HaHaHa was followed by the screening of a short digital film, Lost in the Mountains (30 minutes, 2009) – part of an omnibus digital film Visitors (Lav Diaz; Hong Sang-soo and Naomi Kawase) – commissioned for Jeonju International Film Festival – which unlike the former, concentrates on relationships between men and women from a female point-of-view. I had already seen Lost in the Mountains at last year’s London Korean Film Festival, but it was just as good the second time around. Less concerned with form and more with character, Lost in the Mountains provided an excellent counterpoint to the structural qualities and male-dominated world of HaHaHa. The screening was followed by an enlightening Q&A session with Tony Rayns, although Hong Sang-soo continually refused to be drawn into answering questions about the film’s meaning. He talked about how the liberation of South Korea from decades of military dictatorships had allowed the flourishing of cinema from the 1990s onwards. He explained the filmmaking process for his current films (his first three films – The Day a Pig Fell Into the Well, 1996; The Power of Kangwon Province, 1998 and The Virgin Stripped Bare by her Bachelors, 2000 – were tightly scripted) before shooting started which involves a basic outline to begin with, then writing for two hours on the day of the shoot, and giving the actors and actresses just 45 minutes to rehearse and learn their lines before filming.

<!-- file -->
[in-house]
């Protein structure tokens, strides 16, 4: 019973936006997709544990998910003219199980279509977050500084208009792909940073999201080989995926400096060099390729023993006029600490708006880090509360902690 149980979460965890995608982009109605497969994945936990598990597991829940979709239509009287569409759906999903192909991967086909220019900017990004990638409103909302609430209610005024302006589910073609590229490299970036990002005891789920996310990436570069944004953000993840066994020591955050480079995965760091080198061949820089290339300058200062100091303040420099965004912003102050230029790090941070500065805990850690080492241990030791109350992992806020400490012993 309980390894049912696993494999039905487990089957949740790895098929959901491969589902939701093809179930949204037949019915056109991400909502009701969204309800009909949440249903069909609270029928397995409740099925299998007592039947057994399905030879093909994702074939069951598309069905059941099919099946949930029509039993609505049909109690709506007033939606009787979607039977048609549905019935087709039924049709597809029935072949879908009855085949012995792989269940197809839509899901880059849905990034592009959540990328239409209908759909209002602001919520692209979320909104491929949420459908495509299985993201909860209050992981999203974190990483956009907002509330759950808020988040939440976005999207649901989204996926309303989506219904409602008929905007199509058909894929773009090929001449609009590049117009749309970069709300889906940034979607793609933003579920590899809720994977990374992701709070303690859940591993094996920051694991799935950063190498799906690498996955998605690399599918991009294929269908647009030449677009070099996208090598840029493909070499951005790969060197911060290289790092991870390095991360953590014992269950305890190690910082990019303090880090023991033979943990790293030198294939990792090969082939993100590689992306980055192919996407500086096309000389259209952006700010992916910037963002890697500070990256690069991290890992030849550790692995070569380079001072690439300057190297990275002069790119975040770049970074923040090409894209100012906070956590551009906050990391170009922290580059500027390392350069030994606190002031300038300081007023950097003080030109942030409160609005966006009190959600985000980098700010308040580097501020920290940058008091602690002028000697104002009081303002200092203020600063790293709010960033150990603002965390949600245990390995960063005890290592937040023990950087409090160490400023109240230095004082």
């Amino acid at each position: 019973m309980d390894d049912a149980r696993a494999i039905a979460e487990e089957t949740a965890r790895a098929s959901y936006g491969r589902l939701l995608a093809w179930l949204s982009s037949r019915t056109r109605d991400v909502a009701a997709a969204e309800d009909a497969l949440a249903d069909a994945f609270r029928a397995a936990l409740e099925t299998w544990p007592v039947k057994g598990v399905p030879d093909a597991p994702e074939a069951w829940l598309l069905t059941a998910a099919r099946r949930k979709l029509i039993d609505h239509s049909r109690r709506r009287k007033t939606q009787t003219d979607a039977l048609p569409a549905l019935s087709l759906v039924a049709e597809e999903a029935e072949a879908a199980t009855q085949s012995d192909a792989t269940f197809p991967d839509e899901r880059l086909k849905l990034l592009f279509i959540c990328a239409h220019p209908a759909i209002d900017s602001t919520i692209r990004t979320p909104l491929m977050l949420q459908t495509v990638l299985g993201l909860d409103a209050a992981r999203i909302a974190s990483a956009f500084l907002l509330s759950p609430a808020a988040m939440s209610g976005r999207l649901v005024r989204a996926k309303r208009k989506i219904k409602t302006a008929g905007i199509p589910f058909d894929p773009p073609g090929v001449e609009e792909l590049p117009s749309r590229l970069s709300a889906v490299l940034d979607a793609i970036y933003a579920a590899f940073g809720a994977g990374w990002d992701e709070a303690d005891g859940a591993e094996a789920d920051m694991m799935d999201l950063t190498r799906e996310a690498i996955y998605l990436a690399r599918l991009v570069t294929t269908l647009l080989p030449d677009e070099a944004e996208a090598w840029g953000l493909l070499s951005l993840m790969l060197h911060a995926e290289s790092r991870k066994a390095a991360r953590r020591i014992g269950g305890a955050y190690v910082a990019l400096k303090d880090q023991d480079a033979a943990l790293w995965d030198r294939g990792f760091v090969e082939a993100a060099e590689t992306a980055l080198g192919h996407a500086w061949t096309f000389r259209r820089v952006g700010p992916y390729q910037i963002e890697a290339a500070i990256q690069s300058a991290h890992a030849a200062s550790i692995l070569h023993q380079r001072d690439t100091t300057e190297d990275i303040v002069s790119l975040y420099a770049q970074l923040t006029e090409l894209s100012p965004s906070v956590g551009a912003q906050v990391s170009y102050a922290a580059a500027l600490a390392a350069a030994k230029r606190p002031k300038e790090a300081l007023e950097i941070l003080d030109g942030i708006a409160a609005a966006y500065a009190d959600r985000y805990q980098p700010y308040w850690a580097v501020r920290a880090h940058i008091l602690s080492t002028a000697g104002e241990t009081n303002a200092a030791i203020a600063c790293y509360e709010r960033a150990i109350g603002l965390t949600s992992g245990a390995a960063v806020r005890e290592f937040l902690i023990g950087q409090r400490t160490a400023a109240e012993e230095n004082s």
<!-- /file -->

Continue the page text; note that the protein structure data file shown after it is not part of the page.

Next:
Although Hong Sang-soo said that there was no element of autobiography to his films – claiming that he gave his characters professions that he knew – having the protagonist as a director and his friend, a film critic, seems to suggest otherwise. He also stressed the importance of location to his work, with ideas emerging once a location had been picked. It was apparent that Hong is concerned with stressing the uniqueness of Korean society in opposition to mainstream, commercial cinema, which is often seen by critics to erase racial and ethnic identity through the process of globalisation. A question about Park Chan-wook and so-called “extreme” cinema did not sit well with either Tony Rayns or Hong Sang-soo. This is not surprising as the West tends to reduce East Asian Cinema just to those generic examples which are noted for their violence making it difficult for a director like Hong Sang-soo whose films do not fit the popular image of South Korean cinema to find an audience. While I am more likely to watch a film by Park Chan-wook or Kim Ji-woon, I can appreciate the stylistic qualities of Hong Sang-soo and feel that it is a shame that his films are not readily available to view in the UK and can only hope that this changes in the near future. The last words however belong to Hong Sang-soo, who when asked why he made films, responded: “I make films because I have to.”